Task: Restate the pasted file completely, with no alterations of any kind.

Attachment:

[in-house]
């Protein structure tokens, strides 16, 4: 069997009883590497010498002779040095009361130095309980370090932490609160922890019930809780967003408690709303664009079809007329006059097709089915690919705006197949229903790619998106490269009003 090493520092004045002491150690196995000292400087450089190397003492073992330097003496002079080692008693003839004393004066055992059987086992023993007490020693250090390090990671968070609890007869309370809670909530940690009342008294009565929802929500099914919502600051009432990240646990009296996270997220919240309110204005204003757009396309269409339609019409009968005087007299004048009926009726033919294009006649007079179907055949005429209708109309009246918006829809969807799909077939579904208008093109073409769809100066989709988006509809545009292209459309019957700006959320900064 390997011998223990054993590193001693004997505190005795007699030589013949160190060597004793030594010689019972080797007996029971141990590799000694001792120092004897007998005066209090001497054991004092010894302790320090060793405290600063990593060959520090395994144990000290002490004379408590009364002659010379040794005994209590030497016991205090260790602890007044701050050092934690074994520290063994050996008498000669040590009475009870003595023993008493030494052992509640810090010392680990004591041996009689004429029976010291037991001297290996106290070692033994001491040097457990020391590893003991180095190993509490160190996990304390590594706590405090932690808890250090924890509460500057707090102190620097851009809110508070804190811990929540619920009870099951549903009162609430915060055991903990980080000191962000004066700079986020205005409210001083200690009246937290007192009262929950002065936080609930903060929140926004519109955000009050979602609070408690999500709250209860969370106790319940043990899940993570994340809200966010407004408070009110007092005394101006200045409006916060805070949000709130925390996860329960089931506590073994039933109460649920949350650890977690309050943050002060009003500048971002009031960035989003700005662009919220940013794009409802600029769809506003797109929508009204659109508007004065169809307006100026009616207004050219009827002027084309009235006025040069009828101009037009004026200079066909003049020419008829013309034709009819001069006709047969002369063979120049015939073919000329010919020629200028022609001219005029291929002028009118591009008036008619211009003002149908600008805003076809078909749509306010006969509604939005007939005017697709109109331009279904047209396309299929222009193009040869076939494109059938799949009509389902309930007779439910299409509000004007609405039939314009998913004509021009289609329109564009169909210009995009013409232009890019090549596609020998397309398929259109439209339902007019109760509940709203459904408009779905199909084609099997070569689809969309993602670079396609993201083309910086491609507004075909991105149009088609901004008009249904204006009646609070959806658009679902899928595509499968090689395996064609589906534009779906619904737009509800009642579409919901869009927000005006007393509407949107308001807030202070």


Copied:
[in-house]
């Protein structure tokens, strides 16, 4: 069997009883590497010498002779040095009361130095309980370090932490609160922890019930809780967003408690709303664009079809007329006059097709089915690919705006197949229903790619998106490269009003 090493520092004045002491150690196995000292400087450089190397003492073992330097003496002079080692008693003839004393004066055992059987086992023993007490020693250090390090990671968070609890007869309370809670909530940690009342008294009565929802929500099914919502600051009432990240646990009296996270997220919240309110204005204003757009396309269409339609019409009968005087007299004048009926009726033919294009006649007079179907055949005429209708109309009246918006829809969807799909077939579904208008093109073409769809100066989709988006509809545009292209459309019957700006959320900064 390997011998223990054993590193001693004997505190005795007699030589013949160190060597004793030594010689019972080797007996029971141990590799000694001792120092004897007998005066209090001497054991004092010894302790320090060793405290600063990593060959520090395994144990000290002490004379408590009364002659010379040794005994209590030497016991205090260790602890007044701050050092934690074994520290063994050996008498000669040590009475009870003595023993008493030494052992509640810090010392680990004591041996009689004429029976010291037991001297290996106290070692033994001491040097457990020391590893003991180095190993509490160190996990304390590594706590405090932690808890250090924890509460500057707090102190620097851009809110508070804190811990929540619920009870099951549903009162609430915060055991903990980080000191962000004066700079986020205005409210001083200690009246937290007192009262929950002065936080609930903060929140926004519109955000009050979602609070408690999500709250209860969370106790319940043990899940993570994340809200966010407004408070009110007092005394101006200045409006916060805070949000709130925390996860329960089931506590073994039933109460649920949350650890977690309050943050002060009003500048971002009031960035989003700005662009919220940013794009409802600029769809506003797109929508009204659109508007004065169809307006100026009616207004050219009827002027084309009235006025040069009828101009037009004026200079066909003049020419008829013309034709009819001069006709047969002369063979120049015939073919000329010919020629200028022609001219005029291929002028009118591009008036008619211009003002149908600008805003076809078909749509306010006969509604939005007939005017697709109109331009279904047209396309299929222009193009040869076939494109059938799949009509389902309930007779439910299409509000004007609405039939314009998913004509021009289609329109564009169909210009995009013409232009890019090549596609020998397309398929259109439209339902007019109760509940709203459904408009779905199909084609099997070569689809969309993602670079396609993201083309910086491609507004075909991105149009088609901004008009249904204006009646609070959806658009679902899928595509499968090689395996064609589906534009779906619904737009509800009642579409919901869009927000005006007393509407949107308001807030202070």